Deciding Pain Away

Deciding Pain Away

So many well intentioned people will give you advice based on the thought that you can simply make a choice to not grieve. As someone who has been walking a painful road for almost 6 years, let me tell you, we really do wish it was that easy.

Can you choose happiness? Yes, I believe you can. That being said though; I can wake up in the morning and choose to be happy, but that does not make the pain go away. The cause of the pain, the root of the emotions, is still there.

You must walk through it.

Now, how long does it take? That’s just it; it is different for everyone. Loss and the journey to healing is so very personal. We all deal in our own way. Some don’t deal at all and therefore, their path is going look very different from someone who is feeling their way through.

So please, for the love of God, don’t try to rush someone through their pain. Love them. Show compassion. Be there. They will find their way to healing.

Lastly, healing doesn’t mean the void is gone. It means that they have finally learned to live. They have finally come to a place of acceptance of the pain and can move forward, hopefully, using it as the fuel that drives them to live a life full of purpose.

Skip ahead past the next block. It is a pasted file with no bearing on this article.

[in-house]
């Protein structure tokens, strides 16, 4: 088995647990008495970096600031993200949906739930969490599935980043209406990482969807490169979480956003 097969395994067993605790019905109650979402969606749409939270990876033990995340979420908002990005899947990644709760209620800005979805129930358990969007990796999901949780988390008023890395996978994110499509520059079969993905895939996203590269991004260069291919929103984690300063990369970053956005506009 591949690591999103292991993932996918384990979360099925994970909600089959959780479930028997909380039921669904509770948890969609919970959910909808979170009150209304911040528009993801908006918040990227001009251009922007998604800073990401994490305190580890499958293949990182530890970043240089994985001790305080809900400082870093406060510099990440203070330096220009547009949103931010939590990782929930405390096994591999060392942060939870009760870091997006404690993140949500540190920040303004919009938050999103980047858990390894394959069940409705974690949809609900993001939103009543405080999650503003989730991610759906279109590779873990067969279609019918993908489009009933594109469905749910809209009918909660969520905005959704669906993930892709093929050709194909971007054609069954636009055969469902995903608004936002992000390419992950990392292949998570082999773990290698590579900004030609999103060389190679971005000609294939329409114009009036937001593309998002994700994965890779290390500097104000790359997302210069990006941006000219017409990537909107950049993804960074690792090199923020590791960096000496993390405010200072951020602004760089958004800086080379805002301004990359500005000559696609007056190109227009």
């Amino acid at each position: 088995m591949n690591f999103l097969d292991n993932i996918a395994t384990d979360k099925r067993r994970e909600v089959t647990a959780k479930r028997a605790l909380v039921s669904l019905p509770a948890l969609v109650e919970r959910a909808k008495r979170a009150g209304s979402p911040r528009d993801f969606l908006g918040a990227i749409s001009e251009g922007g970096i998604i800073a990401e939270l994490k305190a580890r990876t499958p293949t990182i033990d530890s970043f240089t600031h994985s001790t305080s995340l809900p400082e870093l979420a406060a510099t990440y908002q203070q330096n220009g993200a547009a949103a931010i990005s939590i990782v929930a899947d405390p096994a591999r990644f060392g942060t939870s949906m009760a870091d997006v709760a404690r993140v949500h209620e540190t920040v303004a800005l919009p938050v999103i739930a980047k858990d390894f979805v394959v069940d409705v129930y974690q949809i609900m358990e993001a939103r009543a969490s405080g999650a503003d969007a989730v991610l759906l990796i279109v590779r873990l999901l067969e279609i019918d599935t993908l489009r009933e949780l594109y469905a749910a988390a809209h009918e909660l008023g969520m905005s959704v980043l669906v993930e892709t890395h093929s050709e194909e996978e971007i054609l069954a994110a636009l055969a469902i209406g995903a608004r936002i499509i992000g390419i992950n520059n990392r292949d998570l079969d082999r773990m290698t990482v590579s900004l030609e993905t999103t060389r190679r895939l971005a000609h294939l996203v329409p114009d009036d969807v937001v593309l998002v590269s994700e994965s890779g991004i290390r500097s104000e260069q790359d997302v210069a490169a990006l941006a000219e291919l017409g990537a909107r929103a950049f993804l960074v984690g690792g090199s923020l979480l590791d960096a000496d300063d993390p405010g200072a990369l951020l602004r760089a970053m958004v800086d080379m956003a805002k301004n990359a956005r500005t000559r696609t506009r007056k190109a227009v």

“Pain, you just have to ride it out, hope it goes away on its own, Hope that the wound that caused it heals. There are no solutions, no easy answers, you just have to breathe deep and wait for it to subside. Most of the time pain can be managed but sometimes, the pain gets you where you least expect it. Hits way below the belt and doesn’t let up. Pain, you just have to fight through, Because the truth is you can’t out run it. And life always makes more.” Meredith Grey

55 responses to “Deciding Pain Away”

  1. No one can “rush” another along. I had family who were “so frustrated” with me, for not being over my grief, five months after my wife passed. My grief took what it took, as yours IS. Let no one interfere with that process. ❀

    Liked by 1 person

  2. Love this. Especially the thoughts about how it’s different for every person. It is personal and unique. Don’t compare yourself to others, walk your walk and you’ll get through it. One step at a time. ❀️❀️❀️

    Liked by 1 person

  3. I tell others that grief is chronic pain. One must learn to manage it, not be done with it. Like getting your back hurt and having life long problems. Grief is more like that than a sprained ankle. Nice job. Hugs.

    Liked by 1 person

  4. I’ve found you can make the choice not to grieve, but that isn’t quite enough. Personally, I’ve had to take it one or two steps further. First I’ve had to forgive the person that caused the pain, and second, I’ve had to give the pain to Yeshua/Jesus to deal with.

    The former doesn’t make me forget what happened to me, nor do I forget what kind of a person harmed me in the first place. Forgiveness simply lets me release whatever it is that is driving emotions and pain within my own psyche. It’s not hurting the perpetrator anymore. It’s hurting me by holding on to it. So I need to forgive and release. In that way I can forget it as part of my everyday experience.